It’s sometimes easy to spot the overrated players in the NFL. Fans and the media tend to “over hype” certain players based on popularity, flashy skills, or success at the college level. What can be difficult to spot are players who quietly have great seasons without anyone talking about them. You’ve seen the NFL’s all-overrated team. Now get ready for the all-underrated team. This article will focus on the offense.
The NFL’s All-Underrated Team: The Offense
Tackle: Marcus Gilbert
The Pittsburgh Steelers are mostly known for Ben Roethlisberger, Le’Veon Bell, Antonio Brown, and the defense. When the offensive line is good, you really don’t hear much about them. Marcus Gilbert has consistently ranked as one of the best offensive tackles in the league, yet you never hear his name outside of Pittsburgh. Big Ben was only sacked 17 times last season, the fewest of his career, and Gilbert is a big reason for that.
Guard: Rodger Saffold
Rodger Saffold got off to a rocky start but started to look impressive as the season went on. The Rams are far from having a great offensive line (or even a good one) but Saffold is definitely something to build around. Along with his consistent run blocking, Saffold only allowed one hit in the last seven games and zero sacks.
Center: Justin Britt
The Seahawks had a pretty terrible season offensively in 2016 and it was mostly due to a poor offensive line. Justin Britt has been the team’s right tackle for the last two seasons but made the switch to center in 2016. The move paid off tremendously and Britt allowed zero hits or sacks on Russell Wilson.
Guard: James Carpenter
After struggling during his time with Seattle, James Carpenter has become a solid guard for the New York Jets the last two seasons. Carpenter has been a great run blocker and, in 2016, only allowed two sacks all season. On top of that, Carpenter was only responsible for three penalties all season as well. He’s definitely a diamond in the rough on that offensive line.
Tackle: Zach Strief
Terron Armstead gets most of the credit for the Saints offensive line, and most fans are too busy talking about Ryan Ramczyk to notice Zach Strief. Strief only allowed two sacks all season in 2016 out of 717 pass plays.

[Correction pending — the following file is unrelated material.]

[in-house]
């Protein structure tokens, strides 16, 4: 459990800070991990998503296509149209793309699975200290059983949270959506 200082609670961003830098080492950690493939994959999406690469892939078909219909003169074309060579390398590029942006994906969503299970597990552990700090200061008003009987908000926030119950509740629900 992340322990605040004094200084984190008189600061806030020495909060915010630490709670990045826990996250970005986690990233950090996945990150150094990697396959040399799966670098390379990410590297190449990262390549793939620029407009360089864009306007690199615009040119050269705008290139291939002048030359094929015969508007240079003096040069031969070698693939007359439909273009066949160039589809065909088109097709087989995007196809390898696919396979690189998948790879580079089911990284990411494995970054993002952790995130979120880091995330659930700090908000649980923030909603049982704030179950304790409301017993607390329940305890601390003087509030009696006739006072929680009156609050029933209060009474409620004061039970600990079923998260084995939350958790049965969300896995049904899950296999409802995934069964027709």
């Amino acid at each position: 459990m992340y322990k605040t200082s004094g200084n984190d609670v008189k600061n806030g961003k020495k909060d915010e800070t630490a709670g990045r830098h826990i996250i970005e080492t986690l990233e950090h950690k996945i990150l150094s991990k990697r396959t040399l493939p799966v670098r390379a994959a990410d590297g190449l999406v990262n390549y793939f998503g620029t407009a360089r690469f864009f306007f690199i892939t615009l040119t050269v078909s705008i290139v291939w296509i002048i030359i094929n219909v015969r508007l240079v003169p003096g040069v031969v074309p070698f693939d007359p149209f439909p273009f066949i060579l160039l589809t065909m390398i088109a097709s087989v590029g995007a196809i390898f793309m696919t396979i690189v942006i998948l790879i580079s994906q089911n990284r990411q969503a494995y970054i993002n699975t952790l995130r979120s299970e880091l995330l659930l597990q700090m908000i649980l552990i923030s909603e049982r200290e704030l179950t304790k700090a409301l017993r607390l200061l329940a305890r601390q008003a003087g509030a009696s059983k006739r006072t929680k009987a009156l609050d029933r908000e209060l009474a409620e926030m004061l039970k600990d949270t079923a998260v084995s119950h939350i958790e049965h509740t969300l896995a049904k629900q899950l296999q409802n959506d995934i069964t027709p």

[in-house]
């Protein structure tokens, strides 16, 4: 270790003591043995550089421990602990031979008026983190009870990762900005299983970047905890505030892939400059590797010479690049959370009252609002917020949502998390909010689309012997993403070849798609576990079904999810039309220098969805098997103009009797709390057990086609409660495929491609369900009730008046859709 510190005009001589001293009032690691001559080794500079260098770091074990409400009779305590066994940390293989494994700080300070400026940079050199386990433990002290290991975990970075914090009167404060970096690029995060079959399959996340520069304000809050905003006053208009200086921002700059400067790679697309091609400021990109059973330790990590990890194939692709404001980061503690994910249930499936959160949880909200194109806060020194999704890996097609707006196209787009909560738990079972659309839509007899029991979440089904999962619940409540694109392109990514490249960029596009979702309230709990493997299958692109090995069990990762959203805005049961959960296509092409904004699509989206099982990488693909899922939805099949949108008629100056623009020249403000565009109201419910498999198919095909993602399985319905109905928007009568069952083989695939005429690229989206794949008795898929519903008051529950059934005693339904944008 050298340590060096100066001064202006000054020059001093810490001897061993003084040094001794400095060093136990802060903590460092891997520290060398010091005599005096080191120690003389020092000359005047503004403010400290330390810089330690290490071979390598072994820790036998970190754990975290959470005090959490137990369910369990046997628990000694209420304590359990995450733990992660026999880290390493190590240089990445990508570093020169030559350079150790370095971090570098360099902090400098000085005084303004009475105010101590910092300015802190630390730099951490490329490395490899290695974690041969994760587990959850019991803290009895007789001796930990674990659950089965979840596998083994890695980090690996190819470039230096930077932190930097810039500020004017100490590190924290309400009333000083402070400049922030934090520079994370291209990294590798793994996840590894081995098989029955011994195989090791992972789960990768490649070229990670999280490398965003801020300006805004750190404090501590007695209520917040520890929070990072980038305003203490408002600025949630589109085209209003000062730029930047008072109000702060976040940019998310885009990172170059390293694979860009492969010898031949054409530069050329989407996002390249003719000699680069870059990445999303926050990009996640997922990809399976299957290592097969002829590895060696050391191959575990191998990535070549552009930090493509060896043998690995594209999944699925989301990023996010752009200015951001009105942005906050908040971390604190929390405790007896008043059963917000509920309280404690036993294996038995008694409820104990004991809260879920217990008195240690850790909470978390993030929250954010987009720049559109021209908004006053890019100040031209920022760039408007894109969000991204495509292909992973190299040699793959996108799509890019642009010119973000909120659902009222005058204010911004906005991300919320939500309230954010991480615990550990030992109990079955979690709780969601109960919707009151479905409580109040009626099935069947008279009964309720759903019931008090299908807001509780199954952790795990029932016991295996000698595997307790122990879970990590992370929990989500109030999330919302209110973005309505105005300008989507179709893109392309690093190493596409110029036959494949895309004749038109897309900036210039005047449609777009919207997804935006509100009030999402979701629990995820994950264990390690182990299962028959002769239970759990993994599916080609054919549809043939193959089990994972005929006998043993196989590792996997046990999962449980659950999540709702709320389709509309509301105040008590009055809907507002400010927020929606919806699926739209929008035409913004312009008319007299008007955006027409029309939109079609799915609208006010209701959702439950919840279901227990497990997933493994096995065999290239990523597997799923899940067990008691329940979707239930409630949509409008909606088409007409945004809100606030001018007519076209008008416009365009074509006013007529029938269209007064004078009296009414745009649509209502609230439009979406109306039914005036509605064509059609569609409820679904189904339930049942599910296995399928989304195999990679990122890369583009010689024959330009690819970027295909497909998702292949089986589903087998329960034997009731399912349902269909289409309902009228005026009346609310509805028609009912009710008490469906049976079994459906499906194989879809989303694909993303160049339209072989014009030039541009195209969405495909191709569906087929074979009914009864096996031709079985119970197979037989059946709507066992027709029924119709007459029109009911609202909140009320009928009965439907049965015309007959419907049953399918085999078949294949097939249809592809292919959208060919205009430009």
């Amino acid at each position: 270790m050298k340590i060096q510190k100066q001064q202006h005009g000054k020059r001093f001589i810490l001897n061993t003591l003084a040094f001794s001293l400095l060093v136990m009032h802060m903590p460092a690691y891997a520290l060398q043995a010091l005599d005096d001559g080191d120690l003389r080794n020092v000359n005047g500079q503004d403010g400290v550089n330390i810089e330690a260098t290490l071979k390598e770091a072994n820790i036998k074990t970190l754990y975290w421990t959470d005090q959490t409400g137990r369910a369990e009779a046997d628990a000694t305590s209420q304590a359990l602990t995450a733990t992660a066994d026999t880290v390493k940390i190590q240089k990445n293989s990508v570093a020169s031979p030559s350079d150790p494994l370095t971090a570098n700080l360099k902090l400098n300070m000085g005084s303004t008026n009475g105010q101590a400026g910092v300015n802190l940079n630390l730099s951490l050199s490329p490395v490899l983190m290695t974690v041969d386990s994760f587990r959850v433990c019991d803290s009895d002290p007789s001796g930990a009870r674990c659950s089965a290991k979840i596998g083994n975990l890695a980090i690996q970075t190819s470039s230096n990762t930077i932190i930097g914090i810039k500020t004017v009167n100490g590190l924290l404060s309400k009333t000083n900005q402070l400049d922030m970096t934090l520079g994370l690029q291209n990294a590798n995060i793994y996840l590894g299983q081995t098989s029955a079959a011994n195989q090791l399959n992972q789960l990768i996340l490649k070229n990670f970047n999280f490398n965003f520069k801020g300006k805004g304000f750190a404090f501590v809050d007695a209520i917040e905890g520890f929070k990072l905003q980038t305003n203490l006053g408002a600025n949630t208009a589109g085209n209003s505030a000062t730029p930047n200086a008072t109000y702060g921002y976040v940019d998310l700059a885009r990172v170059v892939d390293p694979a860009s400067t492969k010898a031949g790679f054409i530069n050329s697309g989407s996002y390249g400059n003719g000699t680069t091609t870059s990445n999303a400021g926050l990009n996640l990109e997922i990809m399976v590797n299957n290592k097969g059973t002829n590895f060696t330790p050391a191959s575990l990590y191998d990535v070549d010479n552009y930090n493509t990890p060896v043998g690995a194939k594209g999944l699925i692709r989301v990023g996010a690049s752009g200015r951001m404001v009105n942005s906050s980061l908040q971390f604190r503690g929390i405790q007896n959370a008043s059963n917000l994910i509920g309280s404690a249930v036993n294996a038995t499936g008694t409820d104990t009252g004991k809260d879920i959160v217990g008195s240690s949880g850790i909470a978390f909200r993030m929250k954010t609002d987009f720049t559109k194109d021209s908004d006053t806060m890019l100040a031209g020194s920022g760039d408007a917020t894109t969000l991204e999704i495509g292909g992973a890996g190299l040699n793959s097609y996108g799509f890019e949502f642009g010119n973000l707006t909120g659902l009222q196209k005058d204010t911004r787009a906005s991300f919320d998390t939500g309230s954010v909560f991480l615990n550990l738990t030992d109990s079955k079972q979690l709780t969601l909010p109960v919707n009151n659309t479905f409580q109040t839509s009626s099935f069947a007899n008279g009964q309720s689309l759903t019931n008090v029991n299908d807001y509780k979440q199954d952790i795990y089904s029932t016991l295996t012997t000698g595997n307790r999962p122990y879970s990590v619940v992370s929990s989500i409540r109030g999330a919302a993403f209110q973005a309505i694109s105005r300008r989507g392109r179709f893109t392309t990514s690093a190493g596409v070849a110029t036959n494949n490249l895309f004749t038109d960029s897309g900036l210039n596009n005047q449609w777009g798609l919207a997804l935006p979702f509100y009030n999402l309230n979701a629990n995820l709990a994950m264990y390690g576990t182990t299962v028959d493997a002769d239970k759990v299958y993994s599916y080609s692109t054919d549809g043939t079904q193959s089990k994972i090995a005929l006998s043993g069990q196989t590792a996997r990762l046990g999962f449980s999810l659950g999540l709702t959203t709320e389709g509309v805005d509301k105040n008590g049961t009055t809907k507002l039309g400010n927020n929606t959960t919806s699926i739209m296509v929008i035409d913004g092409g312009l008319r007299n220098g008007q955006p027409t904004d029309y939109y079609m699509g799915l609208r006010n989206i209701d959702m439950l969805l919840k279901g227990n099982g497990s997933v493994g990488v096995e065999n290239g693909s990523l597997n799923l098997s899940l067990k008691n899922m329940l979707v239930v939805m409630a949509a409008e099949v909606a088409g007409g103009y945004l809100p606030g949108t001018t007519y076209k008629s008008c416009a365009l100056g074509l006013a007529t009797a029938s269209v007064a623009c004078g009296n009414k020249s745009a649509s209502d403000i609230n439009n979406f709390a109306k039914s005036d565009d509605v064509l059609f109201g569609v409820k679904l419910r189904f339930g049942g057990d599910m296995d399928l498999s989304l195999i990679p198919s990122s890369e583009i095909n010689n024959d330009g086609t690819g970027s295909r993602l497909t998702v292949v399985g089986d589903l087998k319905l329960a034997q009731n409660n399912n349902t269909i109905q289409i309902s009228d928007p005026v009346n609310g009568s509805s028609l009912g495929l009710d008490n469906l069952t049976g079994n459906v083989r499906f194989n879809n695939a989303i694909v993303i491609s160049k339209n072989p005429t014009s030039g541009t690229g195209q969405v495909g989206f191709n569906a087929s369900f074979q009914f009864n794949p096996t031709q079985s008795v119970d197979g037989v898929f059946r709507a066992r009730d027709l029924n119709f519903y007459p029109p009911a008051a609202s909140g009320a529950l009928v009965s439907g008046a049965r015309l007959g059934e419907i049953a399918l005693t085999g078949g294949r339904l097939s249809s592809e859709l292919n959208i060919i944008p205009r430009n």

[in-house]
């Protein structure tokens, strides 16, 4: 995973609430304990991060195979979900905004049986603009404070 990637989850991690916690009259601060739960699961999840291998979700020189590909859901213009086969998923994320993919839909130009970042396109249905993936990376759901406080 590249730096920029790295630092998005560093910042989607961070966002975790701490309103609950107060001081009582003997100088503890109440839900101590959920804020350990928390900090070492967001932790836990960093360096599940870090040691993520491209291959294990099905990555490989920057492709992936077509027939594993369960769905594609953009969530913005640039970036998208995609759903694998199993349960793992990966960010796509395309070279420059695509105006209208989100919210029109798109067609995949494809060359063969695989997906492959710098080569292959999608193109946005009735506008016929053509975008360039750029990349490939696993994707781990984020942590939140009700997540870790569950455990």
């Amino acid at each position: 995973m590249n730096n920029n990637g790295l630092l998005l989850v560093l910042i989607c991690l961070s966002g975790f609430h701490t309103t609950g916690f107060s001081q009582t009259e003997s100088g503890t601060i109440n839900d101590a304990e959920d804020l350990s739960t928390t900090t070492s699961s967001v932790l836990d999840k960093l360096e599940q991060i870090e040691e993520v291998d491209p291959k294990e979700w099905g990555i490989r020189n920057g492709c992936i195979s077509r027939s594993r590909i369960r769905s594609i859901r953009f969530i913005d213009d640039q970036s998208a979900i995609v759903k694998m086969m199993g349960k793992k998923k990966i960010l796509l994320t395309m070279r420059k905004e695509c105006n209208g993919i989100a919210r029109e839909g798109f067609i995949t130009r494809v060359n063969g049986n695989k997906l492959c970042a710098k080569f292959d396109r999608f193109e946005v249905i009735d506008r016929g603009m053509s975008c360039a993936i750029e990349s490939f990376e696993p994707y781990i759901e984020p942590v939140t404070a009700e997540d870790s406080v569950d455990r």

Tight End: Cameron Brate
Mike Evans gets a lot of the credit for the success of Jameis Winston and the Buccaneers offense, and rightfully so. The player behind the scenes, making the big plays, is tight end Cameron Brate. Brate seems to be filling the shoes left behind by Austin Sefarian-Jenkins just fine. Brate quietly led the league in touchdowns by a tight end last season with eight. Winston knows he can rely on Brate who didn’t drop a single pass last season and proved to be a big red zone target.
Wide Receiver: Michael Thomas
Michael Thomas was able to come into a bad Saints team and lead the team in receptions as a rookie. Brandin Cooks may have been the number one receiver, but Thomas should have no problem taking that spot next season. Thomas had four drops but was pretty reliable on every other pass, including contested balls in the redzone. Thomas will look to silence any critics this season.
Wide Receiver: Adam Thielen
When you think of Minnesota receivers, Stefon Diggs immediately comes to mind. Adam Thielen had an incredible season last year, and nobody is talking about it. One-handed catches, sideline catches, huge catches in traffic, Thielen did it all. Thielen showed the ability to break away from defenders and make difficult catches. While Diggs gained 903 yards on 84 receptions, Thielen was able to gain 967 yards on only 69 receptions.
Running Back: Jordan Howard
If you were asked who the best rookie running back was from 2016, you would likely say Ezekiel Elliott. Elliot put up incredible numbers but there was another rookie running back who stayed close behind him without generating the media attention. Jordan Howard was only 320 yards away from beating Elliott for most rushing yards last season. Howard also had 70 less carries than Elliott and let’s face it, Chicago’s offensive line has nothing on Dallas.
Quarterback: Philip Rivers
Philip Rivers is quietly on pace to match Dan Marino‘s career numbers. Rivers only needs 15,528 more yards and 106 touchdowns to tie Marino. While this may seem like a far reach for Rivers, he’s averaging over 4,000 yards per season in the 11 years he’s been a starter for the Chargers. Rivers is also averaging 28 touchdowns per season as well. If Rivers can last 17 seasons, like Marino did, and keep up this pace, he could end up passing Marino. So ask yourself, is Philip Rivers a Hall of Fame quarterback? Marino is.
Be sure to check out the all-underrated team on defense and special teams.